Iota Tau Alpha, a national honor society with 4,600 members and more than 100 chapters, sprouted from an idea at Troy University a decade ago.
A national honor society with 4,600 members and more than 100 chapters sprouted from an idea at Troy University a decade ago.
Iota Tau Alpha, the nation’s only professional honor society for students pursuing a degree in athletic training, formed in 2005 at TROY, the brainchild of John “Doc” Anderson, professor emeritus and the University’s former longtime athletic trainer.
Anderson was 15 years into his second stint at TROY when he developed the idea for an honor society as a way to reward excellence among students in the burgeoning field of athletic training.
The University’s Honors Convocation sparked Anderson’s imagination.
“After going to the Honors Convocation, I said, ‘This curriculum we have in athletic training is not a walk in the park,’” Anderson said. “It’s demanding. There are high standards to get in and high standards to get out. We need to have an honor society.”
At that point, the concept became a team project at TROY.
First, Anderson needed a name for this new society. He went to his friend, Dr. Peter Howard, who currently serves as chair of the Department of Modern Languages and Classics.
“I told him that we have all these fraternities with Greek letters, so we needed something significant that pertains to our field,” Anderson said. “About a week and a half later, he comes back and says, ‘Look at this — Iota Tau Alpha.’ It’s Greek for ‘We heal those contending the prize.’ It was perfect.”
Next, the newly named ITA needed an emblem, something to represent the group in print and elsewhere.
For this task, Anderson approached Jerry Johnson, a TROY professor of design.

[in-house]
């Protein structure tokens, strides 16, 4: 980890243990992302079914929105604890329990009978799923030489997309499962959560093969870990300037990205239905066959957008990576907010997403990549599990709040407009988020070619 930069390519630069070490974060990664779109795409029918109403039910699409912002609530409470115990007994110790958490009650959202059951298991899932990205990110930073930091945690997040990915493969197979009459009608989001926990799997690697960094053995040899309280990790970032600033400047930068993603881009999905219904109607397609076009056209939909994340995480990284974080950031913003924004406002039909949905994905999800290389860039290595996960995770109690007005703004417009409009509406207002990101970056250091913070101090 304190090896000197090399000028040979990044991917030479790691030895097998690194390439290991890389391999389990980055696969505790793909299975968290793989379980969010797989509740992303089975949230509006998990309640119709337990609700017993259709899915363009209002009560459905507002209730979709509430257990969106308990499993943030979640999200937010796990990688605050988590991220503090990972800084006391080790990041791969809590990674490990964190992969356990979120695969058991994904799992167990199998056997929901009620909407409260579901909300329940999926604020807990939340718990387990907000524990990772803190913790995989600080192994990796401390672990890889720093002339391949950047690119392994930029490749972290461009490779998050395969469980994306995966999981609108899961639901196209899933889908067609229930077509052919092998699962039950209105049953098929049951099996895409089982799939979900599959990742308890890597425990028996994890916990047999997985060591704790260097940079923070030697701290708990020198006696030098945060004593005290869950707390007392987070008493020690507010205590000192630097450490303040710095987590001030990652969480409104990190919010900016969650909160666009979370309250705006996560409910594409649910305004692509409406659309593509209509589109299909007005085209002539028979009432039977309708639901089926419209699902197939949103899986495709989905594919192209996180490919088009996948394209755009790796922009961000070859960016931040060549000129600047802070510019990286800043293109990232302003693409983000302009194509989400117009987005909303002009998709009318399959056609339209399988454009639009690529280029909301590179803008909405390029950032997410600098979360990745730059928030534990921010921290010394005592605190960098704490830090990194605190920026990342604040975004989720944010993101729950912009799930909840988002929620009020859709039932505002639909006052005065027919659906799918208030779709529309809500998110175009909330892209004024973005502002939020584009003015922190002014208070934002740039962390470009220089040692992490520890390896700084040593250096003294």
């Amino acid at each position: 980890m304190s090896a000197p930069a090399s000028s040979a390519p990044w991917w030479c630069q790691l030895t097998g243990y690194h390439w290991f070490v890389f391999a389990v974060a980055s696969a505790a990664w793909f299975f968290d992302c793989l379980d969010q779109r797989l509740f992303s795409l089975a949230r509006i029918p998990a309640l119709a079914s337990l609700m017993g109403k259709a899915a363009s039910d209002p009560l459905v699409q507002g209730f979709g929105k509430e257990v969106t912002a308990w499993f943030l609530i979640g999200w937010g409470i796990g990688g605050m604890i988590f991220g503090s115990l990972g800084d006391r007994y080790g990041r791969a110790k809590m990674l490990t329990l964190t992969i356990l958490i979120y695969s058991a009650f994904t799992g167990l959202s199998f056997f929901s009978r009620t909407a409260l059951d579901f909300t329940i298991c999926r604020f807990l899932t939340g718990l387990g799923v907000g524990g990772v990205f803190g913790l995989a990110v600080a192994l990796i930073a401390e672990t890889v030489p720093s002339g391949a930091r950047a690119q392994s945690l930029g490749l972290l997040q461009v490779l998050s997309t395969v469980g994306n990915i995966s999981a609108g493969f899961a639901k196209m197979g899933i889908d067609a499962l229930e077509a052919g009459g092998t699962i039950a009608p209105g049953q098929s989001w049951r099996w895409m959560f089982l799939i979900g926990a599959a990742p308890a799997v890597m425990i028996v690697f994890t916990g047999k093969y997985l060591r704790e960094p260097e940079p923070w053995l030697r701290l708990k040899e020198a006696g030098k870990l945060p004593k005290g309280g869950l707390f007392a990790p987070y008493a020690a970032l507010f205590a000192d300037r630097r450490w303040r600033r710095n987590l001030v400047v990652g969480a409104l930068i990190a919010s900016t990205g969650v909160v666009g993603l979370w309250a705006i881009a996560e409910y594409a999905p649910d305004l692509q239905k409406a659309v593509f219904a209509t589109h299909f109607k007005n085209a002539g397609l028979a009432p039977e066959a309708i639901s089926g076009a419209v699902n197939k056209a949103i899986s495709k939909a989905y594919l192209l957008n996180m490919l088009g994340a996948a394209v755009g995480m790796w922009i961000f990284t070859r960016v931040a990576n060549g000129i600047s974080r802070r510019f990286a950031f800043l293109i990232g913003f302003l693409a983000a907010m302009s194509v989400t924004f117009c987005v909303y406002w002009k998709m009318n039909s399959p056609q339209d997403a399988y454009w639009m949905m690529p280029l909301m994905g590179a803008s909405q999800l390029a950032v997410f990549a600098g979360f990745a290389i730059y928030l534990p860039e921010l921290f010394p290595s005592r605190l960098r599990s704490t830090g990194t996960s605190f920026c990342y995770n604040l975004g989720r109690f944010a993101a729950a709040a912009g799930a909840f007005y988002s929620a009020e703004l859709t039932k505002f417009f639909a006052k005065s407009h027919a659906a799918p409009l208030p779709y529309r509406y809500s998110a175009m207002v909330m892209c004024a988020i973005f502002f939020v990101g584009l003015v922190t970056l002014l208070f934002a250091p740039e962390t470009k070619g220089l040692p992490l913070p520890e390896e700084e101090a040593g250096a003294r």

Anderson approached Johnson with a sketch of the Greek status of Nike, the goddess of victory.
Johnson and his design students worked with the sketch and developed ITA’s official emblem, the Nike statue encircled by an olive wreath, symbolic of peace and honor.
A broadcast journalism student from Crete, Ioanna Dafermou, wrote a narrative for ITA, describing the meaning of the wreath.
Finally, Barbara Patterson, the current Director of Student Involvement and Leadership and Panhellenic Adviser, took the lead in establishing ITA as an honor society on campus.
With the group finally established, Anderson took it to the National Athletic Trainers Association symposium in Atlanta, where he explained the concept and the process for establishing a chapter.
Within a year, 35 chapters popped up around the country, and the growth soon led Anderson to cede control of the national group to the National Athletic Trainers Association.
“It’s a big deal, and the thing I’m most proud about is that it was a ‘we’ endeavor, not a ‘me’ endeavor,” Anderson said. “I’m just a messenger — I carry the baton. I think that was great that we had all these different departments involved in this, and every one was essential, from Pete Howard in the classics to Jerry Johnson in design to Ioanna to Barbara, who had to walk this through different councils to get this approved on this campus.”
As the society has continued to grow, Anderson’s quick to remind the association where it started.
“It’s another first for Troy University, and I’m glad it started here,” he said. “It’s a feather in our cap. The credibility of this academic aspect of this, we’re right up there with anyone else nationwide. I’m a competitor, and we’re not going to be left behind when it comes to academic credibility.”